We are all guilty of it; we love to watch quarterbacks sling the ball all over the field. From a fantasy perspective or just watching as a fan, it is fun to see the quarterback position being played at an elite level. But our obsession with the forward pass has resulted in many fantasy football owners overlooking the ball carriers on those offenses. Case in point: the Green Bay Packers.
We’ve seen Aaron Rodgers put up video game numbers over the last four seasons and he is back at it once again this season (on pace for 5,324 passing yards and a 105.5 QB Rating), but one thing is different this season: He has a highly touted prospect at running back in Eddie Lacy. Rodgers’ greatness has allowed the Packers to get strong production from their running backs in the past, and there is no denying that Lacy is more talented than any of those who have succeeded him in the Green Bay backfield.
2009 – Ryan Grant, who currently can’t find work even with a handful of teams in desperate need of a running back, rushed for 1,253 yards and 11 touchdowns.
2010 – A running back committee led by Brandon Jackson (currently a free agent who couldn’t stick with the Cleveland Browns this offseason), totaled 1,225 yards and seven scores.
2011 – The duo of Grant and James Starks (a running back who the Packers have sat on the pine in favor of the more talented Lacy) led a handful of RBs to 1,295 yards and seven touchdowns.
2012 – Alex Green, who is currently buried behind three unproven running backs on the New York Jets roster, was the top rusher on a committee that totaled 1,314 yards and seven scores.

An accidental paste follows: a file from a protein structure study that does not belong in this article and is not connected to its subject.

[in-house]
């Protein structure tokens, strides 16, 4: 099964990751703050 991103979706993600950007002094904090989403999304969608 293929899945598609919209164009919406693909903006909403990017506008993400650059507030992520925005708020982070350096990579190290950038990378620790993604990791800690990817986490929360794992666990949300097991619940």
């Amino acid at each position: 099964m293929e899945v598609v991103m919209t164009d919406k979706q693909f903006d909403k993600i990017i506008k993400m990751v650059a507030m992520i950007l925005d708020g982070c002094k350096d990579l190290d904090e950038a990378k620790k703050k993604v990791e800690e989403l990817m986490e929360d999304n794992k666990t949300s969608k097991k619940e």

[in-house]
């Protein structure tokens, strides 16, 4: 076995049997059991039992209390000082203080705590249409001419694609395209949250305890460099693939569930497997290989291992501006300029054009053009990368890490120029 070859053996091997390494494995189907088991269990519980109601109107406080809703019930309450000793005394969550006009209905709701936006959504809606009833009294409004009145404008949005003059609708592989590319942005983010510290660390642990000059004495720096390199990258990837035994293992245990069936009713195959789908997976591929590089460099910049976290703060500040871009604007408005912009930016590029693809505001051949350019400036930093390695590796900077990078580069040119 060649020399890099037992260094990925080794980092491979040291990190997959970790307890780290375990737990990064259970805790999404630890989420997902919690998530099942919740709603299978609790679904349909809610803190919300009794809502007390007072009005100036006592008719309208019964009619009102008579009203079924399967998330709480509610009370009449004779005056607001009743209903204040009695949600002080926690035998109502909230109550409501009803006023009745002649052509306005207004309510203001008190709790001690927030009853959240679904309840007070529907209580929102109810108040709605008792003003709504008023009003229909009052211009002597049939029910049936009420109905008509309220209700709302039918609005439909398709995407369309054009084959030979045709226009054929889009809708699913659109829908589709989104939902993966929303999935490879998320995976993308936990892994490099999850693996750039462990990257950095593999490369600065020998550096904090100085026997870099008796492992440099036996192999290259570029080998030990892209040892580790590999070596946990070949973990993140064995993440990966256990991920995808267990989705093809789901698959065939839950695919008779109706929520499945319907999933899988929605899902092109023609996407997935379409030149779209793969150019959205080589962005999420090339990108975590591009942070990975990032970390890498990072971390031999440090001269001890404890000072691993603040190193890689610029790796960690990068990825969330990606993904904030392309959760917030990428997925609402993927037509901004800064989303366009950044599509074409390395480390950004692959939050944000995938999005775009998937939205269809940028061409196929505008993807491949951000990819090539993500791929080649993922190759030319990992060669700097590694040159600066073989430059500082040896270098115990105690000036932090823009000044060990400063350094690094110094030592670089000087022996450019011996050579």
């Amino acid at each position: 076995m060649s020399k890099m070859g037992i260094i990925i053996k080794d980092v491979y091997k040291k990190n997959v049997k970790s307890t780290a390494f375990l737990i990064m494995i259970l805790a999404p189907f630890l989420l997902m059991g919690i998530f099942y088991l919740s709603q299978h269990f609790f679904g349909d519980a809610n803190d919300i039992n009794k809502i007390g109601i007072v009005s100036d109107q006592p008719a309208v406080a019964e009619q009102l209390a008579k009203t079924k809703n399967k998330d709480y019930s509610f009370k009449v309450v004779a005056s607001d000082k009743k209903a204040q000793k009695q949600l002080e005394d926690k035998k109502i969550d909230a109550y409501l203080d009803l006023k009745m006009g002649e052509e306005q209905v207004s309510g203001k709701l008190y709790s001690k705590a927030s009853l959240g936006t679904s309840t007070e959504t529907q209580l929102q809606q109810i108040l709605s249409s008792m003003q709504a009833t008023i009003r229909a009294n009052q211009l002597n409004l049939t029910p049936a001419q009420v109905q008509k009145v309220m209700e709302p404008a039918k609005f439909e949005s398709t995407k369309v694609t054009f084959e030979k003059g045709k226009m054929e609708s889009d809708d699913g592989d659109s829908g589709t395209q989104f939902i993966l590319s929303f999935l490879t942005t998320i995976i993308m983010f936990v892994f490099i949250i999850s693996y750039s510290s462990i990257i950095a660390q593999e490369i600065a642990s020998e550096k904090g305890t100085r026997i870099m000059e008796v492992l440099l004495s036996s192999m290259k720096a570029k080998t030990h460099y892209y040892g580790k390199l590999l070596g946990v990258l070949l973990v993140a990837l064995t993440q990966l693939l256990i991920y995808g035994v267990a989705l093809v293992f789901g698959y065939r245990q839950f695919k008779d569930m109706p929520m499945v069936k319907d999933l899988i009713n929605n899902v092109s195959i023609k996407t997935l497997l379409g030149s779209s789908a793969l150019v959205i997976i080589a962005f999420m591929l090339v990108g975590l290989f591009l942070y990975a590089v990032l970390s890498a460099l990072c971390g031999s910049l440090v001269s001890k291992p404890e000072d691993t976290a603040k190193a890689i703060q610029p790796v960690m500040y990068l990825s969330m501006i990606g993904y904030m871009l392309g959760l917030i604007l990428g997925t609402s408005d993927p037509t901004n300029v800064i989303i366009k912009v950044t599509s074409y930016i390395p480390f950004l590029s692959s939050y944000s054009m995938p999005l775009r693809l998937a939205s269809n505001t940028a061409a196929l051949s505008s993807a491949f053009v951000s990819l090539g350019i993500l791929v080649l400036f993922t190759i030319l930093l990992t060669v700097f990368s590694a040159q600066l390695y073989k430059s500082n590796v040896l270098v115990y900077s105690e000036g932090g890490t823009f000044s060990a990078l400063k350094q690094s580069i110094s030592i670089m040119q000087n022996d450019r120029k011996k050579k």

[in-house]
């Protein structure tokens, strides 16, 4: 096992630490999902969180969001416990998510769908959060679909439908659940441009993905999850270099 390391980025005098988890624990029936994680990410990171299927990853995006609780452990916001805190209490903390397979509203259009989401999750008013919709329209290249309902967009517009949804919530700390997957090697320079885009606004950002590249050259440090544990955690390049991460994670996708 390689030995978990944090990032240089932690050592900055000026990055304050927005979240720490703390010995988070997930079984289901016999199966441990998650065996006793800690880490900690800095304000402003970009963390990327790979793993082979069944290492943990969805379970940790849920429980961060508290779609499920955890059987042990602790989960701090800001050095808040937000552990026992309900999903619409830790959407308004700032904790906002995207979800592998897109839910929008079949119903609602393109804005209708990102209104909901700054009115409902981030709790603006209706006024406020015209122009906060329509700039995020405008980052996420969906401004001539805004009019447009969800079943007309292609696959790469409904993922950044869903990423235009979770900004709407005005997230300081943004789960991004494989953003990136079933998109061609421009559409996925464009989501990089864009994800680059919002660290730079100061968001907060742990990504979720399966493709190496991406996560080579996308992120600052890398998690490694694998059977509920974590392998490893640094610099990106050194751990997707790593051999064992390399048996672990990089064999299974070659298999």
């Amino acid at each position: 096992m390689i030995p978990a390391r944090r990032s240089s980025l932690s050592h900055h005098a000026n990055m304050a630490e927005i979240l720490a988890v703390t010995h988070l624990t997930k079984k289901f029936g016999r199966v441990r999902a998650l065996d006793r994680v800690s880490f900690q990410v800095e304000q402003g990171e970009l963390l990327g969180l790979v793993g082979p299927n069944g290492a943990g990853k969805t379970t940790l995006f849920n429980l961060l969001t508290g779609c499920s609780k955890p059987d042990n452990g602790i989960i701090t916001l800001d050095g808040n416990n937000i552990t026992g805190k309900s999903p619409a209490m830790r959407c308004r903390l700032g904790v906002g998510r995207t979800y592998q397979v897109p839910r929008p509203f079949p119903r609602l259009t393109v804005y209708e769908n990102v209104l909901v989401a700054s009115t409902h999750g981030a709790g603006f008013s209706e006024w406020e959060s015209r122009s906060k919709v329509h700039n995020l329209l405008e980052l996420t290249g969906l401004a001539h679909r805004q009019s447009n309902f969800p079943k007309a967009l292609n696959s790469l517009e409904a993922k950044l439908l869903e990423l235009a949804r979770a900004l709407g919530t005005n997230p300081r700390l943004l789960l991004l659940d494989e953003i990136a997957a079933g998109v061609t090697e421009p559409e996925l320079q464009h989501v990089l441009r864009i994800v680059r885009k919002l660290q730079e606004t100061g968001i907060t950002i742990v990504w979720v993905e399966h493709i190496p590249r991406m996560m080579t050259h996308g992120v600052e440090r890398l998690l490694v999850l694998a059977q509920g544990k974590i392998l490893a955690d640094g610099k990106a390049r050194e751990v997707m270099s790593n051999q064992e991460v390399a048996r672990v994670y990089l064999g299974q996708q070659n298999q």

In other words, the Packers’ elite passing game creates holes for running backs, even if said running backs aren’t NFL level talents. Lacy has carried the rock 38 times for 150 yards and one touchdown this season. Those numbers aren’t overwhelming, but the schedule opens up after this week and the Packers seem committed to Lacy as their bell cow. He suffered a concussion in Week 3 but touched the ball 24 times last week, indicating that they trust his health and ability to produce.
As far as the schedule is concerned, after this week, eight of Green Bay’s final 11 games are against the porous defenses in the NFC North and NFC East. In contrast to running backs on other teams, no defense will ever identify the Green Bay ground game as their main concern, something that should allow Lacy to coast over 100 rushing yards and a score every other week.
So you’re buying Lacy for the rest of 2013, but who should consider swapping for him in a mid-season trade? From this point forward, I think Lacy will out produce any running back on the Arizona Cardinals or Cincinnati Bengals roster, DeMarco Murray, Frank Gore, Maurice Jones-Drew, and Steven Jackson (an injured 30-year old RB? No thanks).
Other trade questions? Tweet me @unSOPable23